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Regina medical students sweep the awards


Two Regina-based medical students recently presented studies conducted as part of last year’s Summer Student Research program at the Canadian Society for Vascular Surgery (CSVS) annual meeting in Halifax. The CSVS gives two awards each year for the top papers presented at the meeting, and the two students swept the awards, beating out papers presented by students, residents, fellows and academic vascular surgeons from across Canada.

Daniel Meyer received the Josephus C. Luke Award for “the best clinical or basic research abstract presented at the annual meeting.” Abdalla Butt won the Sigvaris President’s Award for “the most outstanding abstract dealing with venous disease presented at the Annual Scientific Meeting.”

The awards were presented at the Citadel in Halifax by CSVS president Dr. Greg Browne. Both papers are reviewed below:


Daniel Meyer
Daniel Meyer receives his award.
Investigating Factors that Delay Carotid Endarterectomy in Patients with Symptomatic Carotid Artery Stenosis
Principal investigator: Daniel Meyer
Supervisor: Dr. David Kopriva

Carotid atherosclerosis is an important cause of ischemic stroke. Patients with severe carotid stenosis are recommended to undergo carotid endarterectomy (CEA), a surgical procedure to open the carotid artery, within 14 days of the onset of neurologic symptoms. This study found 30 per cent of patients receive CEA within the recommended timeframe.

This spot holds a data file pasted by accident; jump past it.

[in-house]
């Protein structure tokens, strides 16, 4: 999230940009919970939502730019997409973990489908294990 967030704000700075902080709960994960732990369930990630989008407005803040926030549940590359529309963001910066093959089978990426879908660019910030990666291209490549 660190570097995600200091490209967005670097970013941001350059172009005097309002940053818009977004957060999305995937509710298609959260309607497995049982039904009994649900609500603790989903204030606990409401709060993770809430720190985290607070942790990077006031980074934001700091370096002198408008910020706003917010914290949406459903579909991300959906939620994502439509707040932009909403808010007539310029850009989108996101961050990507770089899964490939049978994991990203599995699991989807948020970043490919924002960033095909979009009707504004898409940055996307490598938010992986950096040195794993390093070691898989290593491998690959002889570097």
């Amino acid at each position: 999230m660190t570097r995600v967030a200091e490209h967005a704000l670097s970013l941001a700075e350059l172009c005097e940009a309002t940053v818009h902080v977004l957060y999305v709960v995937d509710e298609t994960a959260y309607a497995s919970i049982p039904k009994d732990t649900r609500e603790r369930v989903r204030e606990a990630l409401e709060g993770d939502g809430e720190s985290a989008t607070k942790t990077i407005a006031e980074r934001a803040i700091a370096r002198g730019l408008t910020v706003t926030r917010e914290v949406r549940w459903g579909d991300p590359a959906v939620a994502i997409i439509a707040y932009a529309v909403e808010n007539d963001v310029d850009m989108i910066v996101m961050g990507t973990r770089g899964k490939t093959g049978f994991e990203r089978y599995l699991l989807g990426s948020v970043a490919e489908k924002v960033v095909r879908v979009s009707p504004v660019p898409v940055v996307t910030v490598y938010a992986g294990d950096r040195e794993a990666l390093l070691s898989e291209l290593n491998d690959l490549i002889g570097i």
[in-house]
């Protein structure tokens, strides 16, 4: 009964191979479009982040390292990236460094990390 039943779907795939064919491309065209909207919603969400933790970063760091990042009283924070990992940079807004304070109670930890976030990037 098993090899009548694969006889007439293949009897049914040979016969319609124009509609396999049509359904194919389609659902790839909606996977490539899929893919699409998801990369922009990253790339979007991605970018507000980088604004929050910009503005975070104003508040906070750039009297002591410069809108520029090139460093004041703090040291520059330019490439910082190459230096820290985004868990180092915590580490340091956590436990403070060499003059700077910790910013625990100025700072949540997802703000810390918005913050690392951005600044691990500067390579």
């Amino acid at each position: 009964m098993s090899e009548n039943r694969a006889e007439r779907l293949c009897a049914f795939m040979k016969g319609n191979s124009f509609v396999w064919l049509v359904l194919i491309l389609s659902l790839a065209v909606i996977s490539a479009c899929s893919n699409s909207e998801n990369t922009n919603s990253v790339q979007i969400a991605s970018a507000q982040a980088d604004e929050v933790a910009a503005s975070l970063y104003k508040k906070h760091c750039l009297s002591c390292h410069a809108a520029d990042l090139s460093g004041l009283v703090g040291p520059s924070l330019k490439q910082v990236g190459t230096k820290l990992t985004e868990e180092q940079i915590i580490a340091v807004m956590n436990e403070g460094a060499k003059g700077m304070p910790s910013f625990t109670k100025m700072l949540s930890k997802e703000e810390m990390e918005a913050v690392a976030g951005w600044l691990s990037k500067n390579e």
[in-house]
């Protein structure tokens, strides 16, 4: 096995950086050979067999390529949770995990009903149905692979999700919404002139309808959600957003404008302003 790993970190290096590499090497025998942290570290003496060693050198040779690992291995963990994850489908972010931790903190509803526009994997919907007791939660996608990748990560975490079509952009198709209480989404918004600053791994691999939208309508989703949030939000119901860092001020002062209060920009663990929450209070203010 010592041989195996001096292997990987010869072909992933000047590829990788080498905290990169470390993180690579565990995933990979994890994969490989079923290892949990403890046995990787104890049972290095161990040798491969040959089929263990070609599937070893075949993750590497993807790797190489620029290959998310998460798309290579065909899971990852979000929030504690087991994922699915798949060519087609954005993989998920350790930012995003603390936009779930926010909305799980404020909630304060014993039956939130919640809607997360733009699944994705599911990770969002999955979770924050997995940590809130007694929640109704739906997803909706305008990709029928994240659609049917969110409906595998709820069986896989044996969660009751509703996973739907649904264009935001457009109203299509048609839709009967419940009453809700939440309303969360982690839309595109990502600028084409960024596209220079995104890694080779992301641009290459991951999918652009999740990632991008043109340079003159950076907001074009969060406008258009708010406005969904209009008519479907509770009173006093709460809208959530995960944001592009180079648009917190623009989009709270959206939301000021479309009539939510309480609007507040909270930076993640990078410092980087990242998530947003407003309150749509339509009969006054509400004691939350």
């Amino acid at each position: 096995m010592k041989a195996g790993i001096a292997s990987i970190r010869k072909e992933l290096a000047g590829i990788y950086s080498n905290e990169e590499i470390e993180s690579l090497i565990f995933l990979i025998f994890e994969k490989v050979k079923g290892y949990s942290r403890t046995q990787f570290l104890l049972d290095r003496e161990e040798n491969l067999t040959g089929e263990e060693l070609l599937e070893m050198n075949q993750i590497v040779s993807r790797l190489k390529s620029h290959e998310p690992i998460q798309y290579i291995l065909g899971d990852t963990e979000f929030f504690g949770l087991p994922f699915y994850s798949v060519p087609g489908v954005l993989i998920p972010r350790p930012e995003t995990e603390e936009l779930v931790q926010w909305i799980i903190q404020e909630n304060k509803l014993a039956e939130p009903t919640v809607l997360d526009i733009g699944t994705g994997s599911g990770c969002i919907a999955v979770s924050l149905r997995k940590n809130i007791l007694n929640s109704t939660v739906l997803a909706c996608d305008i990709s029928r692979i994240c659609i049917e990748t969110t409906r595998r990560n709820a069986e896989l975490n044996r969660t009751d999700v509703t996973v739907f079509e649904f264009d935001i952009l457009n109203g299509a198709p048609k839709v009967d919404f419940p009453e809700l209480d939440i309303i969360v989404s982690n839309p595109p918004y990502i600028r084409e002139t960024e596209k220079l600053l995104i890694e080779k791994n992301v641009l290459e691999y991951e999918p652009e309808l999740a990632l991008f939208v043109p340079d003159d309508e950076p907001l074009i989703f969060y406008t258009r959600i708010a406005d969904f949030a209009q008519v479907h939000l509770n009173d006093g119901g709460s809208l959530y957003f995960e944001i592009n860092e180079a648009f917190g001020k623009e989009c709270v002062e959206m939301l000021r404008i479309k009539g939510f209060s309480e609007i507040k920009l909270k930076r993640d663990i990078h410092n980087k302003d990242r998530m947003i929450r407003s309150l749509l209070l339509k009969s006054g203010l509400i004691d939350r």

We found the following factors to be significant in meeting the guideline: delayed patient presentation, the nature of the first provider seen, the number of contacts and referrals prior to vascular surgery, and the nature of the patient’s index neurologic event. The primary delay to care was which provider was seen first; however, further analysis revealed an apparent inequity in expeditiousness of investigations and consults based on the ordering provider, which may indicate a significant system issue. Having identified these factors, interventions can be identified to correct them and increase the number of patients meeting the guideline.
Abdalla Butt
Abdalla Butt receive his award.

Economic Implications of publically funded endovascular saphenous vein ablation
Principal Investigator: Abdalla Butt
Supervisor: Dr. David Kopriva

Health regions across Canada have slowly been delisting public health coverage for varicose vein ablation. However, a synergistic co-operation between vascular surgeons and the health regions in Saskatchewan resulted in a first of its kind, a publically funded Endovenous Ablation (EVA) program in the province.

The goals of this study were to compare health system costs of EVA and surgical stripping and determine if the availability of EVA changed the utilization rate of historical controls undergoing long saphenous vein stripping (LSVS). The study found that utilization rates for the LSVS procedure did not change from pre-EVA to post-EVA eras. Surgical stripping by general surgeons decreased from 52 cases per year to 7.2, while surgical stripping by vascular surgeons decreased, from 38 to 13 a year.

Case costs of surgical stripping ($1965.12/case) were higher than of Endovenous Laser Treatment, ($1358.79/case) and Radiofrequency Ablation ($1410.54/case). Total annual costs of LSVS decreased from $176,860.35 to $134,524.88. Thus, the introduction of publically funded EVA has reduced rates of LSVS and reduced costs to our health system by roughly $42,335.47 per year.